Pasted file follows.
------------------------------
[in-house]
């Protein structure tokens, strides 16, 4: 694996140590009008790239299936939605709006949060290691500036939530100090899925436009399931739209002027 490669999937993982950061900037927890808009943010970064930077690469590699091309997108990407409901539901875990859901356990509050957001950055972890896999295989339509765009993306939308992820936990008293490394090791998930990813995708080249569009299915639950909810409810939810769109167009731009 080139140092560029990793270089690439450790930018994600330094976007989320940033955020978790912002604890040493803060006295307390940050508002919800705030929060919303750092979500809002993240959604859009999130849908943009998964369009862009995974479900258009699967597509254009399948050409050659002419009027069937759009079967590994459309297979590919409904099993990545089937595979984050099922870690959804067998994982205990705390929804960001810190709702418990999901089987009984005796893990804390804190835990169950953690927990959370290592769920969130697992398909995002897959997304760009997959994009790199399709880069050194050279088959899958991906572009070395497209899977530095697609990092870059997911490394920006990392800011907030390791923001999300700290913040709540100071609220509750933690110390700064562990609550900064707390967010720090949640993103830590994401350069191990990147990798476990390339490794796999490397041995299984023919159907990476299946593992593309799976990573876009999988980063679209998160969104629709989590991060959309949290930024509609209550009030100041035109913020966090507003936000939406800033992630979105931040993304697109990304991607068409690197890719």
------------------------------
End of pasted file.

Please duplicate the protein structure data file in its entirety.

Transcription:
[in-house]
């Protein structure tokens, strides 16, 4: 694996140590009008790239299936939605709006949060290691500036939530100090899925436009399931739209002027 490669999937993982950061900037927890808009943010970064930077690469590699091309997108990407409901539901875990859901356990509050957001950055972890896999295989339509765009993306939308992820936990008293490394090791998930990813995708080249569009299915639950909810409810939810769109167009731009 080139140092560029990793270089690439450790930018994600330094976007989320940033955020978790912002604890040493803060006295307390940050508002919800705030929060919303750092979500809002993240959604859009999130849908943009998964369009862009995974479900258009699967597509254009399948050409050659002419009027069937759009079967590994459309297979590919409904099993990545089937595979984050099922870690959804067998994982205990705390929804960001810190709702418990999901089987009984005796893990804390804190835990169950953690927990959370290592769920969130697992398909995002897959997304760009997959994009790199399709880069050194050279088959899958991906572009070395497209899977530095697609990092870059997911490394920006990392800011907030390791923001999300700290913040709540100071609220509750933690110390700064562990609550900064707390967010720090949640993103830590994401350069191990990147990798476990390339490794796999490397041995299984023919159907990476299946593992593309799976990573876009999988980063679209998160969104629709989590991060959309949290930024509609209550009030100041035109913020966090507003936000939406800033992630979105931040993304697109990304991607068409690197890719």